TSX heads for negative session as Italian, Spanish borrowing costs rise | iNFOnews | Thompson-Okanagan's News Source

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TSX heads for negative session as Italian, Spanish borrowing costs rise

TORONTO - The Toronto stock market appeared heading for a lower open amid slight moves in oil and metal prices while Spain and Italy were in focus as both countries dealt with higher borrowing costs.

There was also caution ahead of Greek elections on Sunday. Greeks will determine whether the country sticks to its highly unpopular austerity program of tax hikes and spending cuts that a previous government accepted in order to receive billions of euros in bailouts that are keeping the country afloat. If political parties are elected that favour reneging on the program, the international bailout and Greece's membership in the euro currency union would be at risk.

The Canadian dollar was up 0.29 of a cent to 97.45 cents US.

U.S. futures were little changed with the Dow Jones industrial futures ahead eight points to 12,437, the Nasdaq futures gained 0.25 of a point to 2,523 and the S&P 500 futures added 0.75 of a point to 1,309.5.

Spain’s 10-year borrowing rate inched up to 6.71 per cent from 6.67 per cent. That is close to the seven per cent rate considered unsustainable. Greece, Portugal and Ireland were forced to seek financial rescue packages after rising to that level.

Ratings agency Moody’s downgraded Spain’s government debt three notches late Wednesday, placing it one level above junk status. Moody’s said the downgrade was due to the offer from eurozone leaders of up to €100 billion to Spain to prop up its failing banking sector, which the ratings agency believes will add considerably to the government’s debt burden.

This score means that even fewer investors will buy Spanish debt as organizations such as pension funds are prevented from investing in assets with such a low score.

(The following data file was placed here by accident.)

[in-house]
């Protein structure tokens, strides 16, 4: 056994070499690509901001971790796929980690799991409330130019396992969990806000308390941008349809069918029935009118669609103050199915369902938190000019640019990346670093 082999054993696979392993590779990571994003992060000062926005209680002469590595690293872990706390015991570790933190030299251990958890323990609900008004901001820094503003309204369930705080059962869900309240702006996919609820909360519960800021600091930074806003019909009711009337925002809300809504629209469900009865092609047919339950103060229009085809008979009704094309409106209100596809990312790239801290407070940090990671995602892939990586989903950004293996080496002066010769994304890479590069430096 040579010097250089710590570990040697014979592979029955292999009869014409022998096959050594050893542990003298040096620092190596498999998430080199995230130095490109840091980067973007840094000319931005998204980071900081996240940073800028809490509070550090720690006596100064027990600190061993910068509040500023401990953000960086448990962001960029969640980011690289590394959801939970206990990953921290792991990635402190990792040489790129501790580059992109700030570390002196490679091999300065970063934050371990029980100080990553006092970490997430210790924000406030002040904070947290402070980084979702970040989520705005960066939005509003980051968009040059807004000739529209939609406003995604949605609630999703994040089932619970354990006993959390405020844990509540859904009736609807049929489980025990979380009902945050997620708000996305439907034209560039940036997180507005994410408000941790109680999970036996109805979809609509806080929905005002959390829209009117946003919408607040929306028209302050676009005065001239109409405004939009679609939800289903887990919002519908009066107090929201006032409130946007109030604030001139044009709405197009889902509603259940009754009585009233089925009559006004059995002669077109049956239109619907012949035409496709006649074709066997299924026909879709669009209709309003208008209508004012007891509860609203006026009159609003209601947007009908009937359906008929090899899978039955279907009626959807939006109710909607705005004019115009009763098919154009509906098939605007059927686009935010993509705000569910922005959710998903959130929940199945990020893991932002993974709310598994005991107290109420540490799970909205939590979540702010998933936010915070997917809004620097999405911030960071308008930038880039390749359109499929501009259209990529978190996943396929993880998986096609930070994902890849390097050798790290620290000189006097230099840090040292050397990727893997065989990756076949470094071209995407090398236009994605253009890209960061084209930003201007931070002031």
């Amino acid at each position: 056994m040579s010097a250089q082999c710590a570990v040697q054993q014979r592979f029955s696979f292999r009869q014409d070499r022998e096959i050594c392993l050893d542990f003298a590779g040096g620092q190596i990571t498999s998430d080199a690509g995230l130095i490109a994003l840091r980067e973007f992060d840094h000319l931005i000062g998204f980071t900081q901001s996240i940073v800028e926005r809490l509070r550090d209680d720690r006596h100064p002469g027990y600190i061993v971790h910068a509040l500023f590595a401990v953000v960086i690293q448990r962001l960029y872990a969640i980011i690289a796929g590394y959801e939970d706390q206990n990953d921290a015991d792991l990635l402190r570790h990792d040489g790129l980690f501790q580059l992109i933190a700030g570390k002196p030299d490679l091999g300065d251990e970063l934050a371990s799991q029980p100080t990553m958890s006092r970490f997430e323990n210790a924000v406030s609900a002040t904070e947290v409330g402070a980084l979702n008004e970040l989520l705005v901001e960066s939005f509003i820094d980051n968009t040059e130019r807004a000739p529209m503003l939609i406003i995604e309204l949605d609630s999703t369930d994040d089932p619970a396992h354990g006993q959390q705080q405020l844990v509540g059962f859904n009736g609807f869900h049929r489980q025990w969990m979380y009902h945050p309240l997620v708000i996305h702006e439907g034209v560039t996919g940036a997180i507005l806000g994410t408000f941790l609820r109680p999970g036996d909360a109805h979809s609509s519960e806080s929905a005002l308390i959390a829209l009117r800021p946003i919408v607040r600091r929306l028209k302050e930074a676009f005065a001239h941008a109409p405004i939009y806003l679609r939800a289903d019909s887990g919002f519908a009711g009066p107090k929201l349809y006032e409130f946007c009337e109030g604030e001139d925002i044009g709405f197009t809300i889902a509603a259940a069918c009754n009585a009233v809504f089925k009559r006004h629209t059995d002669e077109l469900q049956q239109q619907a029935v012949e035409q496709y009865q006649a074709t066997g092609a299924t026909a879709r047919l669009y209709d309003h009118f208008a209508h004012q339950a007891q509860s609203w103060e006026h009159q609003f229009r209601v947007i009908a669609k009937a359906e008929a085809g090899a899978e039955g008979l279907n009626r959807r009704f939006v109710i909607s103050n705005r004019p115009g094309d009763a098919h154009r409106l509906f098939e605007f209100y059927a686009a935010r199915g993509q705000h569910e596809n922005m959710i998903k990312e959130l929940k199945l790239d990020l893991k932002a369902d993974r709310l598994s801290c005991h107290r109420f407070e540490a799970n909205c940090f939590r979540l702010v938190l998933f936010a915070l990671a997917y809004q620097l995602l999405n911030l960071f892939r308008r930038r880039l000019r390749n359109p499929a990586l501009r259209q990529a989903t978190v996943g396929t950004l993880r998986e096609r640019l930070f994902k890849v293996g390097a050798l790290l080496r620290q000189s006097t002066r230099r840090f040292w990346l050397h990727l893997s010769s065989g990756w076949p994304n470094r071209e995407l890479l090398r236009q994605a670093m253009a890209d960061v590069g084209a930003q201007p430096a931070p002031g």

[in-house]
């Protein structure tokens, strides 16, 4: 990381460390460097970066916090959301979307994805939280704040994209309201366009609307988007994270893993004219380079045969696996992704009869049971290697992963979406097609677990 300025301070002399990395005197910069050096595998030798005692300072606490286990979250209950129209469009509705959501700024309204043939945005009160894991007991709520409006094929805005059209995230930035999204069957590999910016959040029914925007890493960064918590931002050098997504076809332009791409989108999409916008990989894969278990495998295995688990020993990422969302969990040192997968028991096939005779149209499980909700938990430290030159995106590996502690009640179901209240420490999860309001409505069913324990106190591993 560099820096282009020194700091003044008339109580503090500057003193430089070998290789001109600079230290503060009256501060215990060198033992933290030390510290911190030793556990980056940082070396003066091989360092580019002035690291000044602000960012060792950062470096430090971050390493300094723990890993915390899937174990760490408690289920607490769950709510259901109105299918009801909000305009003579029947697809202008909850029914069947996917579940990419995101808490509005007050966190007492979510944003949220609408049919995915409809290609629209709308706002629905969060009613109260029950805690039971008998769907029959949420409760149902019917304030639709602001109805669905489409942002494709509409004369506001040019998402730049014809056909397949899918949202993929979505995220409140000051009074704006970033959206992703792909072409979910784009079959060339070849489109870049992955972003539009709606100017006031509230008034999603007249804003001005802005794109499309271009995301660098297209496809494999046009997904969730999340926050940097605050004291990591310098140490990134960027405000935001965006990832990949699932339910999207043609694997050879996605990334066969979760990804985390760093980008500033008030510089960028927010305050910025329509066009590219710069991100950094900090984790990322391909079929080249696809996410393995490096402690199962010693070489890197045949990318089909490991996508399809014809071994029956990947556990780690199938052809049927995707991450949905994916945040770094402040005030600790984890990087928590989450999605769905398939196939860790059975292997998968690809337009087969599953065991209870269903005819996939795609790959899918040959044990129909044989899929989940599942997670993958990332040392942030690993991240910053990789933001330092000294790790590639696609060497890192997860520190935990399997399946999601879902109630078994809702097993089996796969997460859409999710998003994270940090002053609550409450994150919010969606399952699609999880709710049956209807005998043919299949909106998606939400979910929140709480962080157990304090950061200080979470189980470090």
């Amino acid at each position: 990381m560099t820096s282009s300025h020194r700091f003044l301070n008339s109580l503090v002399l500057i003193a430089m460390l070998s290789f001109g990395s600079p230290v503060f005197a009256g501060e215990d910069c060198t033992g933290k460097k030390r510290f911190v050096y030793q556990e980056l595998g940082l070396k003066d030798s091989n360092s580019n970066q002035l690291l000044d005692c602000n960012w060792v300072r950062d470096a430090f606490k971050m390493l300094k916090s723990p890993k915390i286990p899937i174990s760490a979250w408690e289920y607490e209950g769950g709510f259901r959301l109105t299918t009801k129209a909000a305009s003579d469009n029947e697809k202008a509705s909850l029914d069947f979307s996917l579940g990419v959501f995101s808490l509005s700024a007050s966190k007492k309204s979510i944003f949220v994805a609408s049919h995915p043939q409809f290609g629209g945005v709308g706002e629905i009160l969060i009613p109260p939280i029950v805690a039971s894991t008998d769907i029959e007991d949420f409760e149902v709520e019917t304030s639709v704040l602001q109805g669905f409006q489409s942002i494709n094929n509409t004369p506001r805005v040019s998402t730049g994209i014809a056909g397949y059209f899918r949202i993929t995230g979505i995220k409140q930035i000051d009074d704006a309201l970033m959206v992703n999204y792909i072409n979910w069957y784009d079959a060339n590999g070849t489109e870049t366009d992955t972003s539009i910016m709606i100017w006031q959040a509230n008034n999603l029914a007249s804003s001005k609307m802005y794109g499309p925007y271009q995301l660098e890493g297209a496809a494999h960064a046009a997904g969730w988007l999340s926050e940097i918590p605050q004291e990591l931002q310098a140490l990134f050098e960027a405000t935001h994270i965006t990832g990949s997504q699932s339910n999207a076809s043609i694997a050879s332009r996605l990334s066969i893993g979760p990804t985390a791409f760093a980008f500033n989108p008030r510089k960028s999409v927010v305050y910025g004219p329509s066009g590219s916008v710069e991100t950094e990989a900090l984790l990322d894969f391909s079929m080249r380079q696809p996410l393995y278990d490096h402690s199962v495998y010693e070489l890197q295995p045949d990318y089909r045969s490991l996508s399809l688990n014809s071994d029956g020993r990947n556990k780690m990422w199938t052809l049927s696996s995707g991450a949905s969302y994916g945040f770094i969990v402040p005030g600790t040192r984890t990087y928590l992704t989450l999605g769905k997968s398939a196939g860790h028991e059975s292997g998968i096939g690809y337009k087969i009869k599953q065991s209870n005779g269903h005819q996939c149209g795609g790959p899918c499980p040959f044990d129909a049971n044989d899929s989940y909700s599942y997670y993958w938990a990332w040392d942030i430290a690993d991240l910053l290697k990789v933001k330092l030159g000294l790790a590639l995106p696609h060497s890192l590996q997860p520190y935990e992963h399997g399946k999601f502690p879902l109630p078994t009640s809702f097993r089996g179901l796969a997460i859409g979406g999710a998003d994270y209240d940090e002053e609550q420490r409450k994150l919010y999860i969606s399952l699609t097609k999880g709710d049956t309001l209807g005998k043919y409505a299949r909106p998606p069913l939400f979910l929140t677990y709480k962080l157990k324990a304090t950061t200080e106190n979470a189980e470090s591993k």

The debt crisis contagion continued to spread to Italy. Its 10-year borrowing rate rose to 6.07 per cent from 6.02 per cent, and the interest rate on its one-year bonds also rose sharply.

And in a bond auction, Italy paid 5.3 per cent interest rates, up from 3.91 per cent last month, to sell €3 billion in three-year paper. The sale was fully subscribed.

Traders seemed disinclined to make big moves on commodity markets as well. The July crude contract on the New York Mercantile Exchange was unchanged at US$82.62 a barrel.

July copper was off a penny to US$3.33 a pound while August gold edged up $1 to US$1,620.40 an ounce.

Meanwhile, German Chancellor Angela Merkel acknowledged that Europe’s worsening debt crisis will dominate this weekend’s summit of the world’s 20 most important economies in Mexico. But she stuck to her conviction that the region’s crisis can only be solved by keeping a tight rein on government finances and introducing structural reforms.

European bourses were sharply lower with London's FTSE 100 index down 0.87 per cent, Frankfurt's DAX was up 0.85 per cent while the Paris CAC 40 slid 0.68 per cent.

Earlier in Asia, Japan’s Nikkei 225 index slipped 0.2 per cent, Australia’s S&P/ASX 200 dropped 0.5 per cent, Hong Kong’s Hang Seng shed 1.2 per cent and the Shanghai Composite Index fell 1 per cent. But South Korea’s Kospi gained 0.7 per cent.

In earnings news, travel and vacation company Transat A.T. Inc. (TSX:TRZ.B) posted a net loss of $13.2-million or 35 cents for its latest quarter. Overall revenue rose by $111 million to $1.2 billion due an acquisition in Transat’s North American arm, offset by lower selling prices and higher costs. Analysts had been expecting a smaller loss.

Elsewhere, Finnish cellphone maker Nokia Corp. will lay off 10,000 jobs globally and close plants by the end of 2013 in a further drive to save costs. Nokia is fighting fierce competition from Apple Inc.’s iPhone and other makers using Google Inc.’s popular Android software, including Samsung Electronics Co. and HTC of Taiwan.

Montreal-based CAE Inc. (TSX:CAE) has received a total of $65 million worth of orders for full flight simulators. Among the customers is the Aviation Industry Corporation of China, or AVIC. CAE will build a flight simulator to train crews for a new medium-sized transport aircraft that AVIC is building.

News from © The Canadian Press, 2012
The Canadian Press

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